How long did it take to put together Buyosphere?

We’ve been through a few pivots in the idea and, of course, a couple of rebrands and a renaming. From the time the first line of code was written until now, it’s been a year and a half. But the site has been rewritten from scratch several times. We started coding and designing the Buyosphere you see today in July 2011. We launched in late November 2011. But it’s improving and morphing into our vision more and more every day. Is any website ever complete? I don’t know! I’ve never worked on a startup that is finished.

You are CEO & co-founder of Buyosphere, a public speaker, author of ‘The Whuffie Factor’, blogger, co-founder of the worldwide Coworking Movement, a marathon runner, a mother, a karaoke addict, a Flickr Fan, and a Twitter-holic! What is a typical day in the life of Tara Hunt?

There is no such thing as typical in my life. :) Every day is different. Every day is about moving the needle a little more.

How much time a day do you spend on social networks?

Not as much as I used to. I always have Facebook and Twitter open. I always have Buyosphere open. But I spend more time in GMail, Illustrator, Photoshop, Google Docs, GCal and Codebase than anything else. I used to tweet about 15x per day on average. Now I’m lucky if I squeeze out 3 or 4 and all of those are tweets are pushing out news about Buyosphere.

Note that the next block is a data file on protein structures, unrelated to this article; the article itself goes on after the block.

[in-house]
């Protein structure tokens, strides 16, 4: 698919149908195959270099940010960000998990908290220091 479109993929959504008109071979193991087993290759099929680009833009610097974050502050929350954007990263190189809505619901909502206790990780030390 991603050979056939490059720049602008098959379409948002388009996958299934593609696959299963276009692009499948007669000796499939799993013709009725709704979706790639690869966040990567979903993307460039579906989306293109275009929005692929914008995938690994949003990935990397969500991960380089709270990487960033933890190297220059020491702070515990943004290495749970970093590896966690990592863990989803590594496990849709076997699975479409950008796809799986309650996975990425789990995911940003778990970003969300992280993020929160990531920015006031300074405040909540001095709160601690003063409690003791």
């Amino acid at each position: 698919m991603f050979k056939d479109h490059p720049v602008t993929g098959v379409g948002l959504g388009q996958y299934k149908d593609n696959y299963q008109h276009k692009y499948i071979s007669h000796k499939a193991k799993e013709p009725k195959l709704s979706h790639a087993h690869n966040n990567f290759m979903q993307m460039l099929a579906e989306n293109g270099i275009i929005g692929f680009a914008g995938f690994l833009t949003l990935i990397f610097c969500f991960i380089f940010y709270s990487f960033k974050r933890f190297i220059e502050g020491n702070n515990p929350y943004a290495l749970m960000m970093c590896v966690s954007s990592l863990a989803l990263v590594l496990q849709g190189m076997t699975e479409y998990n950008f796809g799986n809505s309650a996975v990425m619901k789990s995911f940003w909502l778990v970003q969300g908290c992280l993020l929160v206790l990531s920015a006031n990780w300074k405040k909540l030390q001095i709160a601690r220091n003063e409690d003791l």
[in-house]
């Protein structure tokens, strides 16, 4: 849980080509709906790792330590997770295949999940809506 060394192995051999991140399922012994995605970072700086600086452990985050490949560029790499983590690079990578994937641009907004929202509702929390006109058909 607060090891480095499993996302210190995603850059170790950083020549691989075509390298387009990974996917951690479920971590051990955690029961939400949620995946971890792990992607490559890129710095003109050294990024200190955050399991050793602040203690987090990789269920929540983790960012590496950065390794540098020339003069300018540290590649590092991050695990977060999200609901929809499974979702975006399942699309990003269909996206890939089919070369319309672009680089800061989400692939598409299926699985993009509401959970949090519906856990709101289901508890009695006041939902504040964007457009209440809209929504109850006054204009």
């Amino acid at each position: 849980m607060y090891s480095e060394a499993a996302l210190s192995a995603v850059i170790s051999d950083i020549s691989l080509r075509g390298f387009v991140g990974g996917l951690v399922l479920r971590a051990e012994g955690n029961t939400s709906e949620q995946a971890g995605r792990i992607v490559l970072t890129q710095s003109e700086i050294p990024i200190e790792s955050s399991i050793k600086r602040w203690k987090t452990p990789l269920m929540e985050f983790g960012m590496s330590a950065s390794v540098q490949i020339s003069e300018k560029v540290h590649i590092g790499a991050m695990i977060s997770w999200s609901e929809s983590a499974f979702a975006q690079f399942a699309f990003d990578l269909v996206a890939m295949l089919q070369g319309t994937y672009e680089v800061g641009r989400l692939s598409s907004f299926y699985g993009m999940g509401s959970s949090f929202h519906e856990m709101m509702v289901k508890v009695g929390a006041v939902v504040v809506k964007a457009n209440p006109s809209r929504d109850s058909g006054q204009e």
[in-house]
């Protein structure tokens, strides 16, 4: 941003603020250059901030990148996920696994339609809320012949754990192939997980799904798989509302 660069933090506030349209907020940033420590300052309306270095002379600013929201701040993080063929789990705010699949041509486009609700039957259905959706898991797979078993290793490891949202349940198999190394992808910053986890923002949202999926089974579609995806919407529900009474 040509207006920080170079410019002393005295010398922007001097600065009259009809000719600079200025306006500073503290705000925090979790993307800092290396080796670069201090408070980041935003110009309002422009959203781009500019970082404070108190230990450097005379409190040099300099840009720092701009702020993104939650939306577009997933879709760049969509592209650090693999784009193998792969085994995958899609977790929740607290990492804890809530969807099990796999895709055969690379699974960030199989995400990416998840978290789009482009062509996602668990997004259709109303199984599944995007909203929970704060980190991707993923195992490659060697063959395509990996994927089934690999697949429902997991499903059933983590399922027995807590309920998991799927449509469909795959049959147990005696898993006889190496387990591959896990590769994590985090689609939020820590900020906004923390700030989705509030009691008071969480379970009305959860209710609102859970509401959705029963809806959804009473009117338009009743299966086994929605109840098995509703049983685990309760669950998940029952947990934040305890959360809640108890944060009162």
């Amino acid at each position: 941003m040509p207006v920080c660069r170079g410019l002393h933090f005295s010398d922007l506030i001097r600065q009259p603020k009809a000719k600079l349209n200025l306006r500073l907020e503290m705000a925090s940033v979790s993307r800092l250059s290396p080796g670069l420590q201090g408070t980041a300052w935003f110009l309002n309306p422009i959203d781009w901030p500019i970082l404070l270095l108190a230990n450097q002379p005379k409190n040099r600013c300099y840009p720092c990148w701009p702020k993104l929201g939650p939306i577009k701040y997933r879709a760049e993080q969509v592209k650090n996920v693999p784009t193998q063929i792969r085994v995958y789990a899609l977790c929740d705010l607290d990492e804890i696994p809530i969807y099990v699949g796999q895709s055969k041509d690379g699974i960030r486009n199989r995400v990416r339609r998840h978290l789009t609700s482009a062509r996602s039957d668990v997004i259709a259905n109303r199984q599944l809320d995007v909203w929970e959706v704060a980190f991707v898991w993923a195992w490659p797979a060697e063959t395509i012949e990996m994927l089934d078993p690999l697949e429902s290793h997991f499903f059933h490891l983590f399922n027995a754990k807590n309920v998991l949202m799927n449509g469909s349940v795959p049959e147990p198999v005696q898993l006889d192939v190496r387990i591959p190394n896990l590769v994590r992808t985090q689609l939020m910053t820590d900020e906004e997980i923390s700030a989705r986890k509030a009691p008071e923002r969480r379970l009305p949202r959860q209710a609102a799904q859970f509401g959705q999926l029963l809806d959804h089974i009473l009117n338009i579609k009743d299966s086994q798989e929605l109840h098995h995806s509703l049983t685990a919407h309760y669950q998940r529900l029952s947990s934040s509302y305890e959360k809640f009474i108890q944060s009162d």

Fast Company Magazine named you as one of the 25 Women-led Startups to Watch for 2011, and as one of the most Influential Women in Technology in 2009. If you could give one piece of advice to women starting a startup, what would it be?

I have several pieces of advice, actually. I hope that’s okay!

1. Don’t wait for the perfect moment to do it…it doesn’t exist. You make it happen when you make it happen.
2. Get a champion. Someone who will introduce you to the right people and toot your horn for you.
3. Remember that nobody is qualified for this job. There is nothing in the universe that can prepare you for it. It’s on the job training. Everyone is in the same boat.

What do you wish you’d have known 5 years ago that you know now?

Everything I just gave as advice! Actually, I’m glad I waited. My co-founders are amazing. I needed to meet them. I don’t know, really. Of course I wish I knew pretty much everything I know now. But in 5 years I’ll say the same. And then 5 years later. I like that I still have lots to learn. Life would be boring without the challenge.

Has Buyosphere got the feedback and growth you expected since launch?